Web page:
Hot Topic Investor Q&A | Q2 2023

CIO Robert Zuccaro addresses hot topics around potential recession, a stock market crash, the debt ceiling, and why investors should rethink keeping assets in cash.


Welcome to the Golden Eagle Eye - Eye on the Stock Market segment featuring macroeconomic and stock market commentary. We have Robert Zuccaro with us, Founder & CIO of Golden Eagle Strategies. Today Robert shares his latest commentary.

Q: Consumers are starting to push back against corporations who are raising prices too high, and investors are concerned about companies which are simply raising prices versus creating long-term value. What's your take on this, Robert?

Robert: Well, the answer is yes, it's true, and no, it's untrue in certain areas of the economy, like travel, for example, and luxury goods. Consumers are spending very heavily in things like staples, soap, cereal, and food. They're cutting back not only buying less, but they are also substituting high price items with low price items.

If investors are concerned about companies which are simply raising prices and not creating long-term value, their concern is misplaced. If companies did not protect their margins and protect their profits, profits would go lower and as profits go lower. The prices of the stocks would probably follow them.

So instead of being concerned, they ought to be jumping for joy because businesses today are being managed better than any time before in history. 

(00:00 - 02:06)

Q: Many of the headlines warn of an impending recession and stock market crash. Even Warren Buffet predicts a downturn is coming. Should investors be concerned?

Robert: I think not. We are already going through a downturn as real GDP in the first quarter, reported at growth rate of 1.1% as declined from the 2.6% rate in the fourth quarter. And unfortunately in the investment business, most market forecasts focus on their here or now. We're not taking into account that the stock market is a discounting mechanism, which discounts economic activity anywhere from 3 to 11 months in advance.

I think the stock market is starting to look forward to better prospects in 2024, and that's why there has been a strong recovery off the lows by the S&P 500 Index, by the NASDAQ Composite, and also by the Golden Eagle Aggressive Growth Fund Index, which in the past two cycles has led the way to higher stock prices.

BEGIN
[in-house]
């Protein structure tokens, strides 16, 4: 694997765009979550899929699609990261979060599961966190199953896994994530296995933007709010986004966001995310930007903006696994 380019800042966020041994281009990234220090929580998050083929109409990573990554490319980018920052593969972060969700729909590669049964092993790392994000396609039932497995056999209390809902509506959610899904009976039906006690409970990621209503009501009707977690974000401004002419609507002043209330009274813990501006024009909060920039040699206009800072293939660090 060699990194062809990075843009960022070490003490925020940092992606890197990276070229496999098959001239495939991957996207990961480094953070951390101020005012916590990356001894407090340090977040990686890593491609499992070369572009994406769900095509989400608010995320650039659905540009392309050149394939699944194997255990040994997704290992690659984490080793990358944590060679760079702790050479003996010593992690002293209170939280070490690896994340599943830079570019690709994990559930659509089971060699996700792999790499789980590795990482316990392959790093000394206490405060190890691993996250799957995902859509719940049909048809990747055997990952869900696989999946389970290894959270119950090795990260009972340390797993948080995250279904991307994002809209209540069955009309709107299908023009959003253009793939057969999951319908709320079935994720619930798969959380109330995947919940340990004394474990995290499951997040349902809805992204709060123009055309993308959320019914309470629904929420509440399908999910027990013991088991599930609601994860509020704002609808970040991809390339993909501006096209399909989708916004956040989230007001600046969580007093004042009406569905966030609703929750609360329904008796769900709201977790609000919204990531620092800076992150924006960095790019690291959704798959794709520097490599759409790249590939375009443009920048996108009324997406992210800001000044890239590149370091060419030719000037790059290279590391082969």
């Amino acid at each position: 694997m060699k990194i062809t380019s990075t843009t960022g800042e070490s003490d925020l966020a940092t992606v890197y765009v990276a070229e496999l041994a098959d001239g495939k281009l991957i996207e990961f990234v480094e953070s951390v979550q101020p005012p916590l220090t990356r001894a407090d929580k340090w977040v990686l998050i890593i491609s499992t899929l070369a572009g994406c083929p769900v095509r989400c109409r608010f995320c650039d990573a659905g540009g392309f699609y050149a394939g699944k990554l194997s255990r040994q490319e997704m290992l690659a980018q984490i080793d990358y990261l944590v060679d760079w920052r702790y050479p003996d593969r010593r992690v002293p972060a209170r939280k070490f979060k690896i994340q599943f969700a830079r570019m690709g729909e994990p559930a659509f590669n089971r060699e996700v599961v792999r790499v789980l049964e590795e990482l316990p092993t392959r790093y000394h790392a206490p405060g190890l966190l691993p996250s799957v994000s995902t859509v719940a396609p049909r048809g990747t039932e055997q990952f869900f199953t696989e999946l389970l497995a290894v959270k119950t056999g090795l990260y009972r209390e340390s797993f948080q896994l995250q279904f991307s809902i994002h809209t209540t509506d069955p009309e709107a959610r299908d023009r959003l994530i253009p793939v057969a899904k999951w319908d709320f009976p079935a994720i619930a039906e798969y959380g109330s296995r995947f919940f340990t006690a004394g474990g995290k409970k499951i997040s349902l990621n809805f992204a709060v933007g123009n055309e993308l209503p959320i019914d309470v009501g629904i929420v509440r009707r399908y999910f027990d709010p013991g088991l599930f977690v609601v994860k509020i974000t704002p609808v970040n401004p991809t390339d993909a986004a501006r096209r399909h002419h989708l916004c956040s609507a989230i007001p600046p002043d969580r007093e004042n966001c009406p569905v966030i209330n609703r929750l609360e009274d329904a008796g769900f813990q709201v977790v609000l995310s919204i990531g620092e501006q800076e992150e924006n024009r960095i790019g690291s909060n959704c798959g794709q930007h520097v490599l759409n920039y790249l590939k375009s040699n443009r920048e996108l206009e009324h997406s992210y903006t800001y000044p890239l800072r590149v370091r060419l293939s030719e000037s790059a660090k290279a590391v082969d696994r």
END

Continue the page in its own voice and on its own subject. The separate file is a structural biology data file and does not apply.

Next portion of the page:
Q: So, Robert, I was recently reading an article on Business Insider titled Stock Market Crash Recession is a Done Deal We'll Destroy Profits. What's your take?

Robert: I think not one of those clauses in a statement is accurate. We will not have a stock market crash because the economy will not crash.

On profits destruction that occurred in 2008, where corporate profits dropped 40% in one year. It also occurred in 2020 during the pandemic year where corporate profits dropped 15%. We will have a slowdown. No question about it, but the damage to corporate profits in this cycle will be a lot less than took place in 2008 and 2020. First quarter profits were projected to be down 5% with 70% of S&P companies reporting.

They were down 3%. Any profit shortfall in the year of 2023 will be held to single digit levels, and that certainly does not qualify as profits destruction.

(02:07 - 05:26)

Q: The current standoff on the debt ceiling is rattling investors. NBC recently reported that the debt limit debate endangers already fragile US economic outlook and goes on to say that as the nation barrels toward a June 1 deadline to find a resolution, economists and Market Watchers say the stakes have spiked, borrowing costs, omitted tanking stock market. Should we be concerned?

Robert: Despite the drama, both parties will reach an agreement. They always have. They understand the implications of default on American debt, and all that is being played out is a game of chicken little, and it's only a matter of who blinks first, but a deal will be done by June 1st.

If it's not done by June 1st, which may be an artificial deadline, the deadline beyond that may be several weeks out, but there will be a deal consummated in order to raise the national debt. Investors are always rattled in bear markets and they become so rattled they cannot see the next bull market unfolding.

In 2020, during the pandemic, investors created some of the highest cash positions in memory by selling out of their holdings. By June 30th of that year, investors were only 15% invested in their equity positions. By June 30th of that year, the S&P had recovered 38%.